Soul Reaver entered development alongside Blood Omen 2 in 1997 and focused on puzzle solving instead of Blood Omen 2's action. During design, the development team created larger areas that could be explored more thoroughly as Raziel acquired new powers, avoiding the "shallow[ness]" of Blood Omen's layout. Crystal Dynamics based Soul Reaver on Silicon Knights' research of vampire mythology for Blood Omen. Other aspects of the game, such as the idea of a fallen vampire who devoured souls, were inspired by the epic poem "Paradise Lost". The staff aimed to develop gameplay similar to Tomb Raider and used an upgraded version of Gex 3's game engine to generate the three-dimensional game world. According to Richard Lemarchand, they also aimed to combine gameplay with storytelling in a similar manner to The Legend of Zelda: A Link to the Past. Amy Hennig, the game's director, likened the technological advance from Blood Omen to Soul Reaver to the evolution of The Legend of Zelda series from the Super Nintendo to the Nintendo 64—bringing the franchise into 3D while maintaining a similar style.
Before Soul Reaver's release, the relationship between Silicon Knights and Crystal Dynamics dissolved. Because their research was used, Silicon Knights filed an injunction to stop further promotion of the game. Other delays pushed the release date from October 1998 to August 1999.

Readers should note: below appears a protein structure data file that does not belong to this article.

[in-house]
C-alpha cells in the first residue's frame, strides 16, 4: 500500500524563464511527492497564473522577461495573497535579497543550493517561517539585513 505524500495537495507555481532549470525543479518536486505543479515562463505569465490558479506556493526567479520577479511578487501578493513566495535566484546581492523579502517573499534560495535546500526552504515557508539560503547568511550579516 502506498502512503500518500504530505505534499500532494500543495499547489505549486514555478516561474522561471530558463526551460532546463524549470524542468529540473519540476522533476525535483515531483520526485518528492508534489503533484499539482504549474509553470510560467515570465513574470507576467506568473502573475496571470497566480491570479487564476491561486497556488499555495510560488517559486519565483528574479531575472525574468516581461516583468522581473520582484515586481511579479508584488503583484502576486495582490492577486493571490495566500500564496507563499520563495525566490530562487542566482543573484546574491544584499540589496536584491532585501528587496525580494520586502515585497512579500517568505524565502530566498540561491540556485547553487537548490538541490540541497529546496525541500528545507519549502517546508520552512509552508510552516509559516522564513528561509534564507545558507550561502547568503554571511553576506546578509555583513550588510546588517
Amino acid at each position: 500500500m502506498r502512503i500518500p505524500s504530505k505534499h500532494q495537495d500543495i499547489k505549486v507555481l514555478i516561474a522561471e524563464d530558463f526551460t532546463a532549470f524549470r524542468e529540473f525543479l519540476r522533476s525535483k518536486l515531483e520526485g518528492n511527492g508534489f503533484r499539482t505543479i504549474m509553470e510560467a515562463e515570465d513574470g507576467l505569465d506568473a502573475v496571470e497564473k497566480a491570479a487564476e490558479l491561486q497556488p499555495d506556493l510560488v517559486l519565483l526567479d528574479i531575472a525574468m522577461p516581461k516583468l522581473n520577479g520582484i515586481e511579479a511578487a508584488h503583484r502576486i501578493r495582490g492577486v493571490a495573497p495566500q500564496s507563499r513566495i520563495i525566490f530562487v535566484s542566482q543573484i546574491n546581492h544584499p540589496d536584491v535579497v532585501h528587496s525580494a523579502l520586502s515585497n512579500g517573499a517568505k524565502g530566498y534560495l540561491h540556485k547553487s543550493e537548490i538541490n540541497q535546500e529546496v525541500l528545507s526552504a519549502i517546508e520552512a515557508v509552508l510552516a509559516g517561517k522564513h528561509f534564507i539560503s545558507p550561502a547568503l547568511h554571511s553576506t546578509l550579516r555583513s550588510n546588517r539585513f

These delays forced Crystal Dynamics to cut significant game material, including additional powers for Raziel, a third battle with Kain, and an expanded Glyph system which would have given elemental powers to the Soul Reaver. In an interview, series director Amy Hennig stated that the development team split the original, much larger plans in two after realizing that they had "over-designed the game", given the constraints on time and data. This decision explains Soul Reaver's cliffhanger ending and the appearance of originally planned material in later games. Despite the split, Hennig explained that the team left unused components—such as extra power-ups and enemies—in Soul Reaver's game engine to avoid unforeseen glitches that might have arisen from their removal.